Aaron asks for his bag back so he can show Ian something: pictures of the Commonwealth on an iPhone. Someone in the Commonwealth actually has a damn iPhone. Whenever people see those photos, they want to live at the Commonwealth, too. But they’re not just waltzed in.
There’s a screening process. Ian asks where the Commonwealth is located, and this is where Carlson pipes up and says that information can’t be revealed.
Ian instructs the four to turn around and look at a shelf filled with skulls. These are the heads of raiders, murderers, rapists, and even a few cannibals. They all sat in the same seats as the four, most wolves in sheep’s clothing and meant to bring harm to the people at the complex.
So why should Ian trust these people when they know where he lives, but he doesn’t know where they live? Would be pretty stupid to let them go, wouldn’t it?
Ian pulls out a gun and orders Carlson to his knees. Seems that Carlson reminds Ian of a victim named Billy Johnson. He came by a few years ago with promises of wealth and prosperity in a land far away. But Billy just wanted to get Ian and his people out in the open, so his raiders could kill them. Billy wound up on the shelf because he thought Ian was stupid. Ian’s got plenty of space on the shelf for Carlson if that’s what he wants.
So Ian demands that Carlson reveal where his raiding party is, or Ian will start killing people. He has a huge responsibility to this place and his people. They’ve trusted him with their lives. Gabriel does agree.
The Commonwealth has nothing that the complex has, and Aaron points out that the people aren’t starving because of the food left for them. Also, the soldiers in those photos are real. If the four don’t return, the soldiers will be looking for them.
Or no one has to die. Ian can save himself and his people by letting the four go, and Aaron promises that they will never return. That much Ian can agree with, as he orders the four to leave and never come back.
Carlson says nuts to that, as he springs into action, seizing Ian’s gun and shooting him and killing two others in the room. Aaron and Gabriel are aghast, as Ian was going to let them go, but things are going Carlson’s way now. He heads out, telling the others to lock the door and that he’ll be back when it’s safe.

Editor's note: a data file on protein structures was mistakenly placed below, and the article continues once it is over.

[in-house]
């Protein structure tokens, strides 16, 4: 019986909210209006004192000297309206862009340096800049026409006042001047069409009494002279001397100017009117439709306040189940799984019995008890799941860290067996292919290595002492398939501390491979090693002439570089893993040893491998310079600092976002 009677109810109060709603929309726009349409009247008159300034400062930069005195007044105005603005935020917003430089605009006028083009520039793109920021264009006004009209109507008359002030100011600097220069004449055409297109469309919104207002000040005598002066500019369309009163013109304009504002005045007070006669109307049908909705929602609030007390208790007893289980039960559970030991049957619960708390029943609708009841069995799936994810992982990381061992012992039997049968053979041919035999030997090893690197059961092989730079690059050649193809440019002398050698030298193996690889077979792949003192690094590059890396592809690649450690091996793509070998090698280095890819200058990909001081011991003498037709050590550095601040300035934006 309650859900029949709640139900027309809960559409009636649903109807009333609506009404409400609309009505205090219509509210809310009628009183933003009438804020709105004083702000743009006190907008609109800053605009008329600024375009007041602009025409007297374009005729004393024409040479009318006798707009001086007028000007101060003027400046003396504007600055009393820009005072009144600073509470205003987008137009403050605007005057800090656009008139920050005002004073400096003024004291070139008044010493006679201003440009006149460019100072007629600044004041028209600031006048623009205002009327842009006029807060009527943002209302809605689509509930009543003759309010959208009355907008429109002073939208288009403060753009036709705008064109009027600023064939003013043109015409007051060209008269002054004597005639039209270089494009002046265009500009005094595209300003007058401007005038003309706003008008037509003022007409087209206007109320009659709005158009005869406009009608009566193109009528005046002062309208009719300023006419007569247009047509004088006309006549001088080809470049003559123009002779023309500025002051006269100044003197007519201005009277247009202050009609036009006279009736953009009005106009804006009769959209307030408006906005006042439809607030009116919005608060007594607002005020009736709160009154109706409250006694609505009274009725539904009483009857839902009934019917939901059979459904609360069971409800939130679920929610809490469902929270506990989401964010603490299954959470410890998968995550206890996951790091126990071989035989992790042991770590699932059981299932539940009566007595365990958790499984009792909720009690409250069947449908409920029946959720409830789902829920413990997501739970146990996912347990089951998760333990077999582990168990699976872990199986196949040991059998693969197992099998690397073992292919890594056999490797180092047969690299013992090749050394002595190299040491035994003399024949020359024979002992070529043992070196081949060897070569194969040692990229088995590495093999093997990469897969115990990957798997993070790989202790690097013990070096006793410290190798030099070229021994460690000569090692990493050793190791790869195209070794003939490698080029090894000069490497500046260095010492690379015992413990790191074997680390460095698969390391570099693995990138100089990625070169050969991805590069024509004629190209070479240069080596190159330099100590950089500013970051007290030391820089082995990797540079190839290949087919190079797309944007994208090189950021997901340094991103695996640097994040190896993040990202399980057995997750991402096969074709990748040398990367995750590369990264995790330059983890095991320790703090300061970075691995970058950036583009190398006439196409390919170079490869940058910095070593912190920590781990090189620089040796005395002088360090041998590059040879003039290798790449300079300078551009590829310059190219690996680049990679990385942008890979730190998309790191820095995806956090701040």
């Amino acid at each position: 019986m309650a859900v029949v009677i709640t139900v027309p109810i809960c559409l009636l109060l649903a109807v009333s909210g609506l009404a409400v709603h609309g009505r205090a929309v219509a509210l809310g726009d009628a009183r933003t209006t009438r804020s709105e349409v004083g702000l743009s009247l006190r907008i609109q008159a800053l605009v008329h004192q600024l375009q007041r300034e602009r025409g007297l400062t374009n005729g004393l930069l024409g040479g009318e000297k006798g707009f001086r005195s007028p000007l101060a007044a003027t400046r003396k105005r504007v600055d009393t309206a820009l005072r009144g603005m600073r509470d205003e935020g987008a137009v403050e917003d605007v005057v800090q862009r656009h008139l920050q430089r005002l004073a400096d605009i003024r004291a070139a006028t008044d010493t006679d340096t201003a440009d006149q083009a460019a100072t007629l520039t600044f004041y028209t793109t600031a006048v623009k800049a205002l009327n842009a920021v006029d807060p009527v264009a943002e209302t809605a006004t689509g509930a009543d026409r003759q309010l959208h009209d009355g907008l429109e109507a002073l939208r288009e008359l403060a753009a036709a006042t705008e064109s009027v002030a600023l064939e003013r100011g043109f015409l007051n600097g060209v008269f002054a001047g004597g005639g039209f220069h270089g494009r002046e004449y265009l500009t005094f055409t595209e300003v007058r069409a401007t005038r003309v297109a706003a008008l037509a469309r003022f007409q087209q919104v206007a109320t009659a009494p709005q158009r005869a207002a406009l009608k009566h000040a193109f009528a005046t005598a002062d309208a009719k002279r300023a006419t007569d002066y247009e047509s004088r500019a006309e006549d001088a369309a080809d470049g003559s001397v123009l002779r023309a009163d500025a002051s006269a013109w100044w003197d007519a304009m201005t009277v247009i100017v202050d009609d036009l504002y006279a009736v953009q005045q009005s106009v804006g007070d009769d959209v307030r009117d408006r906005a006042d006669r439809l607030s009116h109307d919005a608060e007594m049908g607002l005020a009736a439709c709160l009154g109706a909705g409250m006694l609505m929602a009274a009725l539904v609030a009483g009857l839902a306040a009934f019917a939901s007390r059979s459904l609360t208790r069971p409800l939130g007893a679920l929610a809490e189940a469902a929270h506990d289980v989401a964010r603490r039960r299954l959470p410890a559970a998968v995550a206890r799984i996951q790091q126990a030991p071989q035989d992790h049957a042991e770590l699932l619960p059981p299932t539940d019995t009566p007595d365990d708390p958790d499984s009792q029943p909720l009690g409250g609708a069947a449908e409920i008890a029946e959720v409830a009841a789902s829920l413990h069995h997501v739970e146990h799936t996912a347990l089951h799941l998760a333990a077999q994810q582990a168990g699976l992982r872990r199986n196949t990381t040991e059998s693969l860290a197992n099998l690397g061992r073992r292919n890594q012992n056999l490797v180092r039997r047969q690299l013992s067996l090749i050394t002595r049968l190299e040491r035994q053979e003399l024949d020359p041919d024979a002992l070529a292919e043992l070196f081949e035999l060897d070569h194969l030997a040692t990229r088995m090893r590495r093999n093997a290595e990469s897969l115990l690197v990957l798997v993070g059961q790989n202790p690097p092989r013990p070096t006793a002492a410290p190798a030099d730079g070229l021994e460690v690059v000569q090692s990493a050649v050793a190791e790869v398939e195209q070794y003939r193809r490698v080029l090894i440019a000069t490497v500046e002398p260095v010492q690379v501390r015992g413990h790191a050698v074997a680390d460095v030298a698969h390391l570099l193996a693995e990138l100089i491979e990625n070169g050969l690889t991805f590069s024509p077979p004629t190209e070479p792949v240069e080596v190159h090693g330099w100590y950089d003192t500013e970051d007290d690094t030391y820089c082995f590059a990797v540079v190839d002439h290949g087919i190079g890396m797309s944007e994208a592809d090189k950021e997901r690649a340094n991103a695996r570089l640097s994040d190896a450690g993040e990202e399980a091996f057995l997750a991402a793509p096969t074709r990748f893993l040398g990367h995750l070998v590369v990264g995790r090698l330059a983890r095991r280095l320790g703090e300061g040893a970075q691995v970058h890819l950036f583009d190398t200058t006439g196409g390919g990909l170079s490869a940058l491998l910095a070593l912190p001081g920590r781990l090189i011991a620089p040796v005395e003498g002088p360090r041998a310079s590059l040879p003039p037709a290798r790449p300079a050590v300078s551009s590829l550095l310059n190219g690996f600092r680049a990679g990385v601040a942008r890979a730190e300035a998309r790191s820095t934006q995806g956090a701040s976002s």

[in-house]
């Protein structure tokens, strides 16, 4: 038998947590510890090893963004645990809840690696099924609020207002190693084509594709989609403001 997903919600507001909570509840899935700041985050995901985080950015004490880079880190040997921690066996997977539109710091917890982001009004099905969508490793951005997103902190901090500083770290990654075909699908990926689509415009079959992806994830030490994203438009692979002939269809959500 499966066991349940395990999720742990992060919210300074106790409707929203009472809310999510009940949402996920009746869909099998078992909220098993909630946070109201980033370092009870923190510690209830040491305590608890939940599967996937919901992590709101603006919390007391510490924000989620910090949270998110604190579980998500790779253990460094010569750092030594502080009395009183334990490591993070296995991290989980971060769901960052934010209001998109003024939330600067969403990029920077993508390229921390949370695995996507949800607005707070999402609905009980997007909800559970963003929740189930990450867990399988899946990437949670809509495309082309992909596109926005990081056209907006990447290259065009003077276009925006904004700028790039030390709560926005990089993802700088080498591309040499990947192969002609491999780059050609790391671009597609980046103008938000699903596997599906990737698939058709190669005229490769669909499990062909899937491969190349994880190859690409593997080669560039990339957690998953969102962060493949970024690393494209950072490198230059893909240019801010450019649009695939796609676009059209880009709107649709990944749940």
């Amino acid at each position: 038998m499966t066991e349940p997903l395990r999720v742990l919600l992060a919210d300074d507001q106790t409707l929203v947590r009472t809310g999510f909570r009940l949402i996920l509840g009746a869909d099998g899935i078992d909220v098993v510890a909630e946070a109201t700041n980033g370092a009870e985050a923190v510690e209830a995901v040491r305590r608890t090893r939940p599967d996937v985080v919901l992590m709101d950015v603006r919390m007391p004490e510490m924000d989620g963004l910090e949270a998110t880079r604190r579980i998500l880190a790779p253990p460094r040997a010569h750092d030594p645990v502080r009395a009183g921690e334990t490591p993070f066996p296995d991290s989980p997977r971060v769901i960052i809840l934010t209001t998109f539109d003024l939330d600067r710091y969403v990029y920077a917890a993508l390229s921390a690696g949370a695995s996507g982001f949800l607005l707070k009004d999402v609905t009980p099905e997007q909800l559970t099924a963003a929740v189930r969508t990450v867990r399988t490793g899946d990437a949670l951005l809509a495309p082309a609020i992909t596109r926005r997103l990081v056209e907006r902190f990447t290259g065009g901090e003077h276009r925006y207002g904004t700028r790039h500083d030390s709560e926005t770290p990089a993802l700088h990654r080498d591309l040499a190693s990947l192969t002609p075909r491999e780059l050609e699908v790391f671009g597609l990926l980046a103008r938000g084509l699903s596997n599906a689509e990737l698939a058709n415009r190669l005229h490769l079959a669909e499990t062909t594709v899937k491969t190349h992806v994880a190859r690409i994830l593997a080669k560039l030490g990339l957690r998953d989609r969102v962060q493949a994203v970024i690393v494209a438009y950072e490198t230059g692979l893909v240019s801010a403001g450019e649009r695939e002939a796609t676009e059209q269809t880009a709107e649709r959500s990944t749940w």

Things are going great so far. Let’s go even further back to one week and one hour ago. Carlson pays Lance a visit. Lance is in the middle of drinking and in a foul mood. Pamela’s released a lot of resources for Lance, and he used some of them to send a convoy of supplies for some “other thing.” The convoy didn’t check in last week, so Lance sent out scouts to see what happened.
Turns out the convoy was hijacked and the troopers guarding it were killed. The tracks led to some apartment complex where a group is holed up. Their leader apparently dresses like a general, and the followers are pretty religious. Even to the point of having Mass on Tuesdays and Sundays. Now they have the cargo and weapons. Carlson doesn’t see the issue. Just snuff out the warlord.
But Lance assume the worst. These guns could be pointing out of that apartment from all directions. If Lance sends a squad, they’ll be cut down before reaching the door. So Carlson proposes sending a company instead of a squad, then raze the whole damn building.
But Pamela will get suspicious if Lance asks for 100 troops. What Lance needs is a more surgical solution. That’s where Carlson comes in, even though he doesn’t do that anymore.
Right now, Lance needs the former CIA agent who rooted out disobedience. He needs an assassin. Carlson likes being retired and going out to give people a second chance. It’s zen and feels great, but Lance warns Carlson that this peace can be taken from him. Carlson dips a finger in Lance’s drink and asks if he’s tired of living.
Lance points out that most of the dead troopers are young folks in their 20s. Those deaths are on him and he needs to make it right. Soon enough, Carlson agrees. Aaron’s been working out great, as he instantly connects with people. Lance also asks about Gabriel, and Carlson sees where this is going.
The group is religious, so Gabriel should let their guard down. After that, Carlson needs to see the leader and do what he does best. So what does Carlson say when shit hits the fan? Lance is confident that they’ll just fall in line, like everyone does.
Back at the complex, the soldiers bring in Ian and Carlson orders them to sweep the perimeter. He demands Ian tell him where the guns and cargo are, and Ian gets pistol whipped when he claims to not know about the stolen cargo. Carlson doesn’t believe him, so he hits Ian again, but this time, Ian gets a punch from Gabriel. For that, Carlson has the guards cuff Gabriel.